Hungary as a country is very focused on foreign trade and on attracting foreign direct investment (FDI). Last year saw an all-time record, as FDI grew by 24 percent in comparison to the previous year, with 101 investments in 21 different sectors coming from 20 different source countries. How important is the presence of U.S. companies in Hungary?
Absolutely. We’ve experienced an increasing FDI growth last year and the U.S. is still the largest non-EU investor in Hungary. The U.S. accounted for €11.6 billion of investments in Hungary in 2018. Currently, we have more than 1,700 U.S. companies in the country that employ over 100,000 people. The government has signed strategic partnership agreements with 80-plus companies so far, with 14 of them being American. Overall, American businesses have a significant presence in the country and have been crucial since 1989. That was the time when General Electric (GE) and the first U.S. investors came into the country. I was the managing director of GE for many years and was one of the crusaders to bring more investments to Hungary within GE. The success of GE has attracted many other U.S. multinationals to Hungary since 1989 and we believe this country has many opportunities to offer businesses, not just to Americans but to everybody else in the world.
Aside from your position as president of AmCham, and partner and CEO of Kondor Holding, you are also a member of the National Competitiveness Council and co-founder of Visegrad Consulting Group. How do you rate Hungary’s value proposition and ease of doing business when compared to its peers in the V4 group?
That’s a good question. Obviously, there’s competition even on the EU playground, which has its own rules that everybody needs to respect and follow, but still there’s some room for competition. The EU makes a lot of efforts to harmonize, for example, corporate income tax base and taxes, and to come up with regulations on how to tackle the digital economy, how to allocate taxing rights and so on. There are lots of interesting questions out there right now, but still there is some room for competition.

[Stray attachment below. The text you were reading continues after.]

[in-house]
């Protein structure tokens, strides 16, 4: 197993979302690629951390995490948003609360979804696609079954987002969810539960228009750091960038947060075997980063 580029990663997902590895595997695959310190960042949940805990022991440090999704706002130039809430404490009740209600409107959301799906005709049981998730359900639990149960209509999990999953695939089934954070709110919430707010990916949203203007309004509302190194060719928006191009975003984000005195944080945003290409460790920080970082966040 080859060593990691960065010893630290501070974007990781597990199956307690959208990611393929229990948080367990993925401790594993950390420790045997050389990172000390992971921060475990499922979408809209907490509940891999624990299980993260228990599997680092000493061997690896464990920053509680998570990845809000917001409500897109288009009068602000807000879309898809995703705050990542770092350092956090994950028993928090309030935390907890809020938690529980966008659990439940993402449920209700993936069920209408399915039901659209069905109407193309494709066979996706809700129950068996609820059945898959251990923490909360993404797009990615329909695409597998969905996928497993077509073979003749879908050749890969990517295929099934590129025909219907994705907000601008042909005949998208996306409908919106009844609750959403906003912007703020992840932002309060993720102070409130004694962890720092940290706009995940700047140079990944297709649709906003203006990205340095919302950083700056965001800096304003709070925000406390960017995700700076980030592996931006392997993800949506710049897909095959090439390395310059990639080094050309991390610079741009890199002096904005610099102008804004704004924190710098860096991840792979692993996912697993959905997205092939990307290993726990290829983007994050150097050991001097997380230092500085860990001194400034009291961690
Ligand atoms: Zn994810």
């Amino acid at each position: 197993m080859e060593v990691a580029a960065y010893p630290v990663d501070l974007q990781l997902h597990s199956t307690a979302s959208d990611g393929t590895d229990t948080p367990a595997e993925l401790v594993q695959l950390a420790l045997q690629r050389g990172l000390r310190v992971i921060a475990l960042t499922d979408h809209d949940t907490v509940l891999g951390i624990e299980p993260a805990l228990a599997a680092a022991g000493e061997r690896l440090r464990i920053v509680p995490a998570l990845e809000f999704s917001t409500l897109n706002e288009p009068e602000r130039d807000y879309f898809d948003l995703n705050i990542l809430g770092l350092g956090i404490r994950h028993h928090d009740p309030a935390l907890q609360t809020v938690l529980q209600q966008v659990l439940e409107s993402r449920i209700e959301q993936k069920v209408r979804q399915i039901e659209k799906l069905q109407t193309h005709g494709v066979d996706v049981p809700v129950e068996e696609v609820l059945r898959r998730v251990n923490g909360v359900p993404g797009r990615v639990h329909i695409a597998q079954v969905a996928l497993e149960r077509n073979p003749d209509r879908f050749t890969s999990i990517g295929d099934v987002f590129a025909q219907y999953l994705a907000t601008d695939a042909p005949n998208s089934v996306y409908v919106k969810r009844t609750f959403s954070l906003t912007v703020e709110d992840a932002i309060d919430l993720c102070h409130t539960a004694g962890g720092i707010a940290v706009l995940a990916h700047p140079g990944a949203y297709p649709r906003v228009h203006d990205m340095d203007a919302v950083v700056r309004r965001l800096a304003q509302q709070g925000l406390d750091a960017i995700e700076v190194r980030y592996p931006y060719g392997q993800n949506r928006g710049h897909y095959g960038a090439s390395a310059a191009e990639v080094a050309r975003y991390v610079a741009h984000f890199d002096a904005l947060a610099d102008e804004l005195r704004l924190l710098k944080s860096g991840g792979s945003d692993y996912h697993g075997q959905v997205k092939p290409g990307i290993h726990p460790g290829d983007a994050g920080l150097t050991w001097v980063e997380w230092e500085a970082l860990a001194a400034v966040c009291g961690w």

We have a very pro-business government that is considering potential investors as a top priority and the latest data shows that we are pretty successful in attracting potential investors coming into the country and supporting those who are already here. The Hungarian Investment Promotion Agency is one of the most successful promotion agencies in the region.
The government’s approach is to talk to the decision makers, which helps them to make investment decisions fast. They can confirm very rapidly what the actions are that they could do to support investments here. We’re sitting in the heart of Europe with access to a market of 500 million people. The geopolitical situation of Hungary is stable and we have a very favorable tax and financial environment, with a very competitive corporate income tax at a 9-percent flat rate. Hungary also has an extremely extensive tax treaty network with other countries to make sure we avoid double taxation.
At the heart of it all is Budapest, one of the most liveable and affordable cities on the continent and an essential business hub in the region. But there have been massive improvements in the countryside to strengthen research capabilities and attract investments as well.